By Ian Preston
So, your new bathroom vanity just pulled loose from the wall and collapsed when you leaned on it to shave this morning. Oh, sure, you wanted to save a few bucks and have the satisfaction of doing it yourself. But, now, you are ankle deep in water, face covered in shaving cream, about ready to skip work and call someone who knows what they are doing! You are facing the irrefutable fact that DIY does not always go smoothly.
Here is the Shocking Truth About Why You Suck at DIY!
You Don’t Have a Plan
Planning and preparation are the foundation of a quality job. You’ve heard to measure once and cut twice…wait, that’s the other way around. Read the instructions, and consider that they may actually be more than just another guy’s opinion. A proper plan will increase the odds of having all of the necessary supplies before starting, so you can avoid several extra trips to the hardware store covered in paint, glue, and grease. Invest plenty of time in research, measuring, and estimating.
You Lack the Proper Tools
Any DIY project requires the proper tools. We all know better than to use a butter knife for a screwdriver, but have you ever used a pair of pliers to tighten a bolt? How about driving in a nail with a pair of vise grips? We’ve all been there, but doing a professional job requires a suitable arsenal of tools. Once you experience the ergonomic feel of Fiskars needle nose pliers, or you get the perfect wrench set, you learn the value of investing in good tools. Match the tool with the job, and you will be amazed at the ease of completing the task at hand. And, invest in a tool cart to keep them organized and readily available..
You Tried to Cut Corners
Don’t fall into the trap of finding a shortcut that will prove costly in the long run. Spray foam is not good for insulating windows, and you know better than to secure carpet in place with super glue. And, a leak around the base of a toilet is going to require more than caulking to effective repair. It’s best to dig in, fully assess the root cause of the problem, and spend the time to take care of the problem properly.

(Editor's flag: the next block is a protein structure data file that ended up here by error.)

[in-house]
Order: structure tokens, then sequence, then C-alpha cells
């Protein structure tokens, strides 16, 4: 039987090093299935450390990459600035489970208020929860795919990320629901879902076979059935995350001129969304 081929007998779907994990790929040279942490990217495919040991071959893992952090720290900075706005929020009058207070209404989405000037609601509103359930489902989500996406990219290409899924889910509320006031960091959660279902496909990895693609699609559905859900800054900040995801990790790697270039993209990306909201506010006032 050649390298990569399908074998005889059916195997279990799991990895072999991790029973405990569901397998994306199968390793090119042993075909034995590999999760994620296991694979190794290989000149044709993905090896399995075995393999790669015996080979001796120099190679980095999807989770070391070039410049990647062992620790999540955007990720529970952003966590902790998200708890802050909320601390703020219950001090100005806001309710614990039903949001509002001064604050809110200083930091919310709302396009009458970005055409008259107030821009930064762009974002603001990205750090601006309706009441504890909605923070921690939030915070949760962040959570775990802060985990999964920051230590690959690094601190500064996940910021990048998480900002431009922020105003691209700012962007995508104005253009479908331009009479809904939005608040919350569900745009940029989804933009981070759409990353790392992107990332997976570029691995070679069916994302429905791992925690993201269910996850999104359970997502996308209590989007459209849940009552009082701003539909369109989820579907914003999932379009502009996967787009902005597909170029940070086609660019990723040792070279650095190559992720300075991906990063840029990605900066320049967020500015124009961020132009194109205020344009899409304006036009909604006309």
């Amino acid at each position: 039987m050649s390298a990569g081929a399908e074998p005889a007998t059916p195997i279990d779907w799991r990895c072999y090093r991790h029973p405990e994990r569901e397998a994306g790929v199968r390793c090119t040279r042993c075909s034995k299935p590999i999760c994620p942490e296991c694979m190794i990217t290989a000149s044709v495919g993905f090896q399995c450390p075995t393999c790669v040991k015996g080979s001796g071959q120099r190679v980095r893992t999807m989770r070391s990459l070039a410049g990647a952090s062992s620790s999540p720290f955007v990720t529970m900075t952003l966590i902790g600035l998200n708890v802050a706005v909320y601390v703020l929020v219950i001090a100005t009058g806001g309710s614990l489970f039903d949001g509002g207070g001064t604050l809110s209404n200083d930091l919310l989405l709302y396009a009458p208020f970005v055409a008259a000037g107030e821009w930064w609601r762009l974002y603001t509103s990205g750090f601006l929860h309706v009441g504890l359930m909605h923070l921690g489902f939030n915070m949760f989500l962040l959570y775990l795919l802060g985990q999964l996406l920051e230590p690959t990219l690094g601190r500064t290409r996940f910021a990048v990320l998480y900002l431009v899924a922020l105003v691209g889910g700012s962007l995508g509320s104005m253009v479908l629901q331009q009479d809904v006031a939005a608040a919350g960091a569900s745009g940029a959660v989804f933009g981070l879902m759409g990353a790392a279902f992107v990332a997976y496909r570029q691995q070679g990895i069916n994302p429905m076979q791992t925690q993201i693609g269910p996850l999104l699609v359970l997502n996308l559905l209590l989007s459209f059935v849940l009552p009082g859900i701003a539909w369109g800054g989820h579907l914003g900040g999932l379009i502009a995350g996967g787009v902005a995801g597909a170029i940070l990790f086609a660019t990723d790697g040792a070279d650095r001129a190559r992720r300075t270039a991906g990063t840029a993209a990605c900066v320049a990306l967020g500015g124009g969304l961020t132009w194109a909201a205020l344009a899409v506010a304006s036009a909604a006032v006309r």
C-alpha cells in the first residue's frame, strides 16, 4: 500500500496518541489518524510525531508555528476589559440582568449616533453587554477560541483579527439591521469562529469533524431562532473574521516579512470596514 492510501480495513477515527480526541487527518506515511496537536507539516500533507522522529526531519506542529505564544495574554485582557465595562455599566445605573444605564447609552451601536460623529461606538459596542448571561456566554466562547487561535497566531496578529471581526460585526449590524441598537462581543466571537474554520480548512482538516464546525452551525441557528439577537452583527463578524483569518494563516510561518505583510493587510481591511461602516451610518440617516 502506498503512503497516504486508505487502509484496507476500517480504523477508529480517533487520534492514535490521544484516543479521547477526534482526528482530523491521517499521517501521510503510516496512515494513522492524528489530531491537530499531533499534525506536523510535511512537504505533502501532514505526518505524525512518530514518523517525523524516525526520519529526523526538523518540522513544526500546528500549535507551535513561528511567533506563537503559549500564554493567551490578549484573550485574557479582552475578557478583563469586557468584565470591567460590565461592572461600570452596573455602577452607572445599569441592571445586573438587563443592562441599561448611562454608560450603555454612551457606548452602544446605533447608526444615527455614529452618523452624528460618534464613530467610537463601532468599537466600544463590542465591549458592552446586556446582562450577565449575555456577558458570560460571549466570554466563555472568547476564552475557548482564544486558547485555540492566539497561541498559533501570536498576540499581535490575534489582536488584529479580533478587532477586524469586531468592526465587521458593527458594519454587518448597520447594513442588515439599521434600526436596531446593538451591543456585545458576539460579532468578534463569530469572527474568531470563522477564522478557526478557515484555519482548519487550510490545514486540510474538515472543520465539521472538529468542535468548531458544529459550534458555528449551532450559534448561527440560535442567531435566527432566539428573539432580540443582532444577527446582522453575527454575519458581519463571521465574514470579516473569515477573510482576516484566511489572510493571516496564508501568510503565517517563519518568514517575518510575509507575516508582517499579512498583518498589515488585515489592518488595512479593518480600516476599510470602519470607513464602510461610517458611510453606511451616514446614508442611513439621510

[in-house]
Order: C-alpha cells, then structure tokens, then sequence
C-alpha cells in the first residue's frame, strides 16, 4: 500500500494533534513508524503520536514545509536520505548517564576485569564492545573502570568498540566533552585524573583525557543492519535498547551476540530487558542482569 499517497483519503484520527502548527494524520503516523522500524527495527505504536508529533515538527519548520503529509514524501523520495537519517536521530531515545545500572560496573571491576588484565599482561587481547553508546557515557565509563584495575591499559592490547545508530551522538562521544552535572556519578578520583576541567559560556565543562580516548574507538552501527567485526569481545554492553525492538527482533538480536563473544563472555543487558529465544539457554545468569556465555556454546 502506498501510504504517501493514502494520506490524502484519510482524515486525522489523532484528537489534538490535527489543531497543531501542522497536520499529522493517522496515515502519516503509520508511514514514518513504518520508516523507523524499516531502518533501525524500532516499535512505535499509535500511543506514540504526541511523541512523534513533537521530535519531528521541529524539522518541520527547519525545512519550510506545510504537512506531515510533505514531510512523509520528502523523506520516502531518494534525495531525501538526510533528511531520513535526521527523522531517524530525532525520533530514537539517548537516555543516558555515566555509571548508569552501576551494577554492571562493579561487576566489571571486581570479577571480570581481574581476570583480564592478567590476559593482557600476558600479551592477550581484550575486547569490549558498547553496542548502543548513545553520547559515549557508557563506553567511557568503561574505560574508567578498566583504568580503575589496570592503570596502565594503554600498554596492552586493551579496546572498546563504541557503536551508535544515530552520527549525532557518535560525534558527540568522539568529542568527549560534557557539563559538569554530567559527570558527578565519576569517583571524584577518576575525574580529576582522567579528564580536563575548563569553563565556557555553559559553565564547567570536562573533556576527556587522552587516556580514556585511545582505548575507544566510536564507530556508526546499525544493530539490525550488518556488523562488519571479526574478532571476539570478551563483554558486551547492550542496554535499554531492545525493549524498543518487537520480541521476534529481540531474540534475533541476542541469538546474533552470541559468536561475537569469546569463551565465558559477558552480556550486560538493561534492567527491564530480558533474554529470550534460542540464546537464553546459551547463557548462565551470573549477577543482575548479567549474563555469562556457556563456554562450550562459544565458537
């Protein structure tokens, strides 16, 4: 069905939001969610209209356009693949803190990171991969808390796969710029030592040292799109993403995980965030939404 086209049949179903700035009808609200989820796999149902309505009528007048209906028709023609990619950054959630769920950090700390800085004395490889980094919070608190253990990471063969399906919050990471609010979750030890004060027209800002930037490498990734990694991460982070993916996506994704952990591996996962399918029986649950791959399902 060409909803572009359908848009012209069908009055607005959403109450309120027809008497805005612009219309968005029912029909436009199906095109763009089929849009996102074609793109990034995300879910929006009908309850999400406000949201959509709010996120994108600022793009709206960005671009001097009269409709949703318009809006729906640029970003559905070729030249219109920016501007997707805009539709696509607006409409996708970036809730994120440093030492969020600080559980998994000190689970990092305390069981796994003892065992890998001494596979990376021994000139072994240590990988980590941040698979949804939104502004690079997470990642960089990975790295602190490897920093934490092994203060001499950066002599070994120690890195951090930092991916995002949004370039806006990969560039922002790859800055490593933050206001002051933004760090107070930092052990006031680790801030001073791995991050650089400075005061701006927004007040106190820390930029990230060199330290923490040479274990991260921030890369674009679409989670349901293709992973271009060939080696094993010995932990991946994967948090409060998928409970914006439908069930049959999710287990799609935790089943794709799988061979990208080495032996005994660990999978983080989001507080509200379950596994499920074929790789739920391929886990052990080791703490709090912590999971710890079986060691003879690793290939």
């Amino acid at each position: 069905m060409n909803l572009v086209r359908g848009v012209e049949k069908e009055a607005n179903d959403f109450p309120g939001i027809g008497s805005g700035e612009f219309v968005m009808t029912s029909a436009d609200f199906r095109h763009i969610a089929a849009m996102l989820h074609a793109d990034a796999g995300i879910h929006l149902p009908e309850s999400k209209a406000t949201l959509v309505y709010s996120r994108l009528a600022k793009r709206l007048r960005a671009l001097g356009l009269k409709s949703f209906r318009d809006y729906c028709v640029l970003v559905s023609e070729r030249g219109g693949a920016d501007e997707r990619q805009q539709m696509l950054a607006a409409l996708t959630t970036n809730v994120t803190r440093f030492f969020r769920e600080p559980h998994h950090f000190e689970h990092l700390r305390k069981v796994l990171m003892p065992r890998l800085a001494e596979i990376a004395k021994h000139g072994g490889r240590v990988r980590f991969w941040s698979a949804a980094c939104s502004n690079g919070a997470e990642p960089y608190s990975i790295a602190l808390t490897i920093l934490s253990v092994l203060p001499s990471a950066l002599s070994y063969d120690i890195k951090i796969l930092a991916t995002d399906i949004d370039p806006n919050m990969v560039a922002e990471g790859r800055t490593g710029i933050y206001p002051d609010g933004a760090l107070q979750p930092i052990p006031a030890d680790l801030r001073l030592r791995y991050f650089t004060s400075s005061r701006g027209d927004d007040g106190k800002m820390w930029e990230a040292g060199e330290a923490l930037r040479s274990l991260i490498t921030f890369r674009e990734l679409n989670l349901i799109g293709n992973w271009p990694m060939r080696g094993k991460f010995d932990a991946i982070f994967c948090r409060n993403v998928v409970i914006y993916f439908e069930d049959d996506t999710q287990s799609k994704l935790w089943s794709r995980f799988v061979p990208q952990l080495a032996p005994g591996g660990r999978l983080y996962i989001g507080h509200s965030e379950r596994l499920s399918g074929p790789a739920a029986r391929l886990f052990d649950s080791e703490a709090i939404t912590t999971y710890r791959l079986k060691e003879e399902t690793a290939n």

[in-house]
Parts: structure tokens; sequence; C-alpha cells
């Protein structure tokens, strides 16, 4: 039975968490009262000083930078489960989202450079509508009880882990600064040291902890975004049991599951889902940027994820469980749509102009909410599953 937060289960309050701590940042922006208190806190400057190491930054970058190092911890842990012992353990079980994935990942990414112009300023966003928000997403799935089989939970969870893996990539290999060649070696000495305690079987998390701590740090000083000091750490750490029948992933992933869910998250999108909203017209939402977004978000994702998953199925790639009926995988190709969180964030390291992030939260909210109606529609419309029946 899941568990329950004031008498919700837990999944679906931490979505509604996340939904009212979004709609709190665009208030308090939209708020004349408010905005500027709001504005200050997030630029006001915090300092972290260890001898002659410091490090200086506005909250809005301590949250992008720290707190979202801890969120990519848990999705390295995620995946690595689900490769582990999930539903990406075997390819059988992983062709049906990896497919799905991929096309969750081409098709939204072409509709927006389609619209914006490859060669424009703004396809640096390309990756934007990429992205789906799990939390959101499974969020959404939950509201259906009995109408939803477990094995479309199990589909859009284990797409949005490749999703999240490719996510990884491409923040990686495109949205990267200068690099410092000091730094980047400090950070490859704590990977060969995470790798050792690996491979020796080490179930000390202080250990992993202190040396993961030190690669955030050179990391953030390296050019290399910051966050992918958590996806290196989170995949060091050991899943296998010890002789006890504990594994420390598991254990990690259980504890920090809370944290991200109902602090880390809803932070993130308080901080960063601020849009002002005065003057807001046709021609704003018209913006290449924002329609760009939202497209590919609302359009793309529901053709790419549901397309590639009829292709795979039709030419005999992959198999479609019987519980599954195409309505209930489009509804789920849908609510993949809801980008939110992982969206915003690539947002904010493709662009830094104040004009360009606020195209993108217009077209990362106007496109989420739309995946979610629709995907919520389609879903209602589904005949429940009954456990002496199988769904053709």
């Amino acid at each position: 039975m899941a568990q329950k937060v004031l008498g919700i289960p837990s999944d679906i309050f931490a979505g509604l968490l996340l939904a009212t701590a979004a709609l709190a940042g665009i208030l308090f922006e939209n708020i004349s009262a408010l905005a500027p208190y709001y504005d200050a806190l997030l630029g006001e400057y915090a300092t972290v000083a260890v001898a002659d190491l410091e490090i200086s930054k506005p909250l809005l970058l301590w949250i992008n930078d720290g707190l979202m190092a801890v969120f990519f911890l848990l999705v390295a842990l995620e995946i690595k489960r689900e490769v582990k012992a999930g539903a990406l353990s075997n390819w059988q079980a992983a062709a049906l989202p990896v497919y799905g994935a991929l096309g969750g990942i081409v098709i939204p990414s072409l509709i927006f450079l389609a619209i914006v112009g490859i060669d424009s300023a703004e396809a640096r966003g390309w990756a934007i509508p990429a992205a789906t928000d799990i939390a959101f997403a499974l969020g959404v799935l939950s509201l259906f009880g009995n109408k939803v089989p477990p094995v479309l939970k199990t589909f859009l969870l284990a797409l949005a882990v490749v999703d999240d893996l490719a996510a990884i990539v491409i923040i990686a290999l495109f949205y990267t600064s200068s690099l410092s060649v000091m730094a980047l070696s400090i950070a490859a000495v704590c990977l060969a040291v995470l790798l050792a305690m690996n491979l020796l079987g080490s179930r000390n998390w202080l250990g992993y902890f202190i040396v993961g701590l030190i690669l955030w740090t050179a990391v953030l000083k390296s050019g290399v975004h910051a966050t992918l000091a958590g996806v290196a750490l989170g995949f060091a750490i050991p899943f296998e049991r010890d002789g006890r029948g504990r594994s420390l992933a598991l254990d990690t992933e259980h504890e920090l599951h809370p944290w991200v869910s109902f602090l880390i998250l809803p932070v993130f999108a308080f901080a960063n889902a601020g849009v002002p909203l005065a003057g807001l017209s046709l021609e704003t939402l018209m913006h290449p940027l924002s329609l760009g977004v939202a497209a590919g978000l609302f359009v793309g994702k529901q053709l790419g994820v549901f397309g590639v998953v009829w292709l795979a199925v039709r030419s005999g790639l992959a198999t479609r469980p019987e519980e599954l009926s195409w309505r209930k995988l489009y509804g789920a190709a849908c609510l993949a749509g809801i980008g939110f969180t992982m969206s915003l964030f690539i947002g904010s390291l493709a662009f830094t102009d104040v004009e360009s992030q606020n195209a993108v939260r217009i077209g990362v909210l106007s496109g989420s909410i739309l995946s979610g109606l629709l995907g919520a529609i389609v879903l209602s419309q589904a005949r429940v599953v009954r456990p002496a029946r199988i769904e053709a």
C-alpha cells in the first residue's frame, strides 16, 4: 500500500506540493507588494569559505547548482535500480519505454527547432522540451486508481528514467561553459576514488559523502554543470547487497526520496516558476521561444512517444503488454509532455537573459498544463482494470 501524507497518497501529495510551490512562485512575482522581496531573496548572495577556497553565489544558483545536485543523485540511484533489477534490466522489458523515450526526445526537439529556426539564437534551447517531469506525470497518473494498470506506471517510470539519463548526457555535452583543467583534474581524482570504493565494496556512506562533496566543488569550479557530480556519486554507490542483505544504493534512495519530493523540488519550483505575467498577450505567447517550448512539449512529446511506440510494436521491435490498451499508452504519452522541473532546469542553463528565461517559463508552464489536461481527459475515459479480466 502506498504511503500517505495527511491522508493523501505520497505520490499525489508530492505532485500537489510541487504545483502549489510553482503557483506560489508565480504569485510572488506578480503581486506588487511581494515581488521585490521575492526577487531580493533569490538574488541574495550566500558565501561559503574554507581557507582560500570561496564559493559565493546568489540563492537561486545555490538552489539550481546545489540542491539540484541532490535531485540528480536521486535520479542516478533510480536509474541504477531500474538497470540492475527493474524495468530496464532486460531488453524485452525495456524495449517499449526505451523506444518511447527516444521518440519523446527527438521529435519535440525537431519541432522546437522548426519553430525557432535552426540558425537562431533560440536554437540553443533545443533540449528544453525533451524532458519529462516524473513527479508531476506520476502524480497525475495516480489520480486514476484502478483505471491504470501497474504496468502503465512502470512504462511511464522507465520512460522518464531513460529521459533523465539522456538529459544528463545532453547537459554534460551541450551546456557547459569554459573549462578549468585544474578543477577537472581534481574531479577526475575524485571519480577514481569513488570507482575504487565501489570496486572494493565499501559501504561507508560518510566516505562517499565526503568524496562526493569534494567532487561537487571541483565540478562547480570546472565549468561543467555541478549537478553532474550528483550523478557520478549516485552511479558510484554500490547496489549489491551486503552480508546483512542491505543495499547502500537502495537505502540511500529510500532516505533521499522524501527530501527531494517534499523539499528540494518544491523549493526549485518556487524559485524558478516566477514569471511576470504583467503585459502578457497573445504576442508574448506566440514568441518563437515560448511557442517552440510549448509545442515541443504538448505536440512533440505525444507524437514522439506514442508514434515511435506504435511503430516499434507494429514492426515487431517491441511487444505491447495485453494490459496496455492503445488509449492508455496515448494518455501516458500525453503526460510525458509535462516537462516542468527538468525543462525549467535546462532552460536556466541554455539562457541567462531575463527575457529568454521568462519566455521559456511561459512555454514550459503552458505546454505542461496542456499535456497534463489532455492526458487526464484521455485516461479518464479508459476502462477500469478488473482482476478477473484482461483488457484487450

You Failed to Budget Time and Money Correctly
If your solution to only having 1/3 of the wood you need to build a new deck is to just reduce it’s dimensions, no worries. Otherwise, you need to be on point when developing a budget, and it’s a good idea to pad it a little. If you have extra left over at the end, you are in a far better position than coming up short. Also, be sure to budget your time properly. Can you tile your bathroom and install a new shower before the game on Saturday? Probably not. But, you can use a spreadsheet to make a few basic calculations to help keep your blood pressure low.
You Didn’t Make Safety a Consideration
You don’t want all the money you are saving to be offset by an expensive medical bill, so don’t make your own scaffolding from a couple ladders and a piece of plywood. And, definitely don’t shoot a nail through your hand using a nail gun! The best advice is to have protective clothing and glasses, a first aid kit, and a cell phone close at hand. And, read all instructions carefully.
Should Have Recognized Jobs to Avoid
Be sure to recognize jobs that are not suitable for a DIY project. Electrical, plumbing, structural modifications, and roofing are all good candidates for jobs left to professionals. In addition to the complexity of the work, some of these jobs require special permits, so tread lightly.
Be sure to avoid the pitfalls outlined above. The points discuss the reasons that projects fail, but they can be avoided. Take these to heart, and you will be well on your way to successfully completing your next project safely, on time, and within budget. And, you will have the satisfaction that only comes from doing it yourself.